Scott responds to these concerns: “Scheduling of tournaments is a routine part of our business, and obviously a sensitive one, but the lively debate is not out of the ordinary at this time. Regarding prize money, the Board asked us to review all of our tournaments to better understand their financial situations so we can determine if the current levies are appropriate.” He added, “Because the legal issues with Washington and Indianapolis are unresolved. I can’t discuss the substantive issues at this time."

The players add to the clamor. Their hot button topics include what they see as unrealistic but “required” participation in all Tennis Masters Series events. They also decry the “Race” versus “Ranking” (entry system position) issue that, along with the Masters Series and “New Balls Please” ad campaign, became the backbone of tour promotional efforts when ISL was providing the big money.

At Roland Garros, the International Tennis Writers Association, looking to increase readers’ understanding—such as a player being No. 15 in the Race, yet having to play the qualifying because his ESP was so low—recommended notifying the ATP that journalists would only refer to the ESP as the real ranking. When Scott was asked if lack of media support for the Race would alter the ATP’s steadfast adherence to the concept, he denied there is a lack of media support saying, “We continue to believe that it adds value and clarity to the game.” Despite the demise of ISL and lack of support by the tennis media, the ATP has placed the Race in an untouchable category.

Waite said, “The Race‚ and the Master Series decisions were agreed upon by both players and tournaments.” The reality, however, is that the players never really considered the ramifications of the elimination of real rankings. Moreover, decisions regarding the tournament schedule have been delegated to the CEO. Both sides have input, but Miles makes the schedule, and his decision is final unless two player Board reps and two tournament directors veto it.

Last year, Marat Safin physically broke down attempting to fulfill the requirement of playing all nine Tennis Masters Series events and thus qualify for the year-end bonus pool. “I thought it was the right thing to play all these tournaments,” he said. “If you are playing a lot of tournaments, it’s difficult to do well in all of them. The quality of your game goes down because your fitness is not good after playing three weeks in a row. It’s not good for the spectators. It’s not good for me. Basically, I spoiled my whole year."

Tiger Woods addressed a similar situation in his sport when he said in Golf World this spring: “It’s our tour? When I hear that, it makes me chuckle. If we’re so-called independent contractors, why do we have to play a certain number of tournaments? Why do we need releases to play elsewhere?"

Though ripe for harvesting, the situation with ISL has been allowed to die on the vine. How the 10-year, $1.2 billion agreement collapsed, in less than two years, deserves closer analysis to begin to make sense of what issues the ATP faces today and how everyone can learn from its mistakes for the future.

IMG Founder and Chairman Mark McCormack candidly discussed the ATP’s involvement with ISL in SportsBusiness Journal. “They are useless. A bunch of people afraid to lose their jobs. I don’t know if Mark Miles and Larry Scott signed the ISL deal to increase their salaries or for the good of tennis, but I really think it was the first option. I don’t think the players know how much of a disaster the ISL deal was and will be for the tour."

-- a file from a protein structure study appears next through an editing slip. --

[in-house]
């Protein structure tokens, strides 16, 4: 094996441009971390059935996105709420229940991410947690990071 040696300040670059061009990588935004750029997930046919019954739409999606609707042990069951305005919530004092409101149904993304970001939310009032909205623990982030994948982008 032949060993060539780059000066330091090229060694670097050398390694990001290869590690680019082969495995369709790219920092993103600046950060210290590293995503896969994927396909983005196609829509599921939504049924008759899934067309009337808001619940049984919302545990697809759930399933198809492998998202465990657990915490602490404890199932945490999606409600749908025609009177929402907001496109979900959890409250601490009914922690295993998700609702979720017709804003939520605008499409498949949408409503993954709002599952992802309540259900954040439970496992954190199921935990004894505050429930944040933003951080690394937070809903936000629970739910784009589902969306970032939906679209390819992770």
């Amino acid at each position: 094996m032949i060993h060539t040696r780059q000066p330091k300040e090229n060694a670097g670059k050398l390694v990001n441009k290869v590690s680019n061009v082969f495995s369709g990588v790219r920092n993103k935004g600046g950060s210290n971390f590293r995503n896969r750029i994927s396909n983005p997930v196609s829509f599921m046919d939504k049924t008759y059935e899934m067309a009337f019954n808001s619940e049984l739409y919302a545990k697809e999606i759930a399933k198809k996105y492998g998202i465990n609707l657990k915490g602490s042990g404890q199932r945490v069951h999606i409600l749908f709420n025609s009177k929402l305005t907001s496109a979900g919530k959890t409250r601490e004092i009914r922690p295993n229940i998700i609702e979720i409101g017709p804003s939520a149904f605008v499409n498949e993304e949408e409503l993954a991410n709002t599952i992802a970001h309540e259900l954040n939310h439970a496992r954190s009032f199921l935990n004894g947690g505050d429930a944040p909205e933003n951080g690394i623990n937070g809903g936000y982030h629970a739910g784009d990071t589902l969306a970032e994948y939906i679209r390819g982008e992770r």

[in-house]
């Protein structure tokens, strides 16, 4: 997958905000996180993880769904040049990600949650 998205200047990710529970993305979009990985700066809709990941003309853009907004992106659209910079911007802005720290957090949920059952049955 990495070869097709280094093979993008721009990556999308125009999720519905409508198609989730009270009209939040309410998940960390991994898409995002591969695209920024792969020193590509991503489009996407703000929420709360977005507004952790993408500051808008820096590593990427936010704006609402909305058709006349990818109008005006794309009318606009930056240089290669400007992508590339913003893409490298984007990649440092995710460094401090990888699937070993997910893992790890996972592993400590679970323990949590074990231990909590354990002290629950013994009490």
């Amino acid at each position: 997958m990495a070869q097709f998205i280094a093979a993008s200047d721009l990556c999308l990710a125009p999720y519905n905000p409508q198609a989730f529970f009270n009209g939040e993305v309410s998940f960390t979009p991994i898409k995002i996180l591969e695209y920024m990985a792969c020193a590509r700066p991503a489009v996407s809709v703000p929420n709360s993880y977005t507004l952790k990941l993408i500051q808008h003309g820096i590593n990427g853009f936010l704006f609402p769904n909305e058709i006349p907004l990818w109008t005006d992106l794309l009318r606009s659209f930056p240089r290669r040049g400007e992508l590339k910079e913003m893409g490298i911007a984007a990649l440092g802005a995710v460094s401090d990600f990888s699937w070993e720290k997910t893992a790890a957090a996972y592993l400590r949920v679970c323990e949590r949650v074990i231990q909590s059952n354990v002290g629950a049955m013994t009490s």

The idea that “there is no free lunch” proved true through the failure of the ATP’s partnership with ISL. It isn’t necessary to be a math major to understand that no dollar commitment will be realized by a company that, once the introductory bravado is out of the way, doesn’t have the goods to market men’s pro tennis. “I was a bit on the sidelines, but I feel there were a few key problems not recognized going in,” said Tom O’Neal, who was working with sponsors at Butch Buchholtz’s Key Biscayne tournament when ISL came into the picture.

“Number one, ISL personnel had little knowledge of the Byzantine workings of the tennis industry; very little knowledge of how tournaments are run to make money and how tough tennis sponsor sales are. They thought it would be like soccer. Number two, there was no economic justification for the basic concept that the whole tour was worth more than the sum of its parts. It did make sense for Mercedes to have a year-round schedule and the main locations fit with their car sales. [Note: Mercedes pays more per tournament than it would if it contracted with each event on its own because the ATP keeps a significant portion of the Mercedes-Benz overall tour sponsorship before turning over below-market car category fees to individual tournaments.] Few other major global companies have that sort of fit and so it just was not worth the money that ISL was trying to get. Number three, [the ATP and ISL] eliminated the title sponsor at each of the Masters Series events, except for [the Nasdaq-100] which Butch kept thanks to having already signed the contract. The title sponsor pays the prize money and the title is the biggest single exposure value at any event. A tournament without a title sponsor is not economically viable. By eliminating the key revenue generator for tournaments, ISL pulled the rug out from under itself. The so-called branding of the Masters Series is a helpful consumer idea, but generates no funds [for the tournaments themselves]."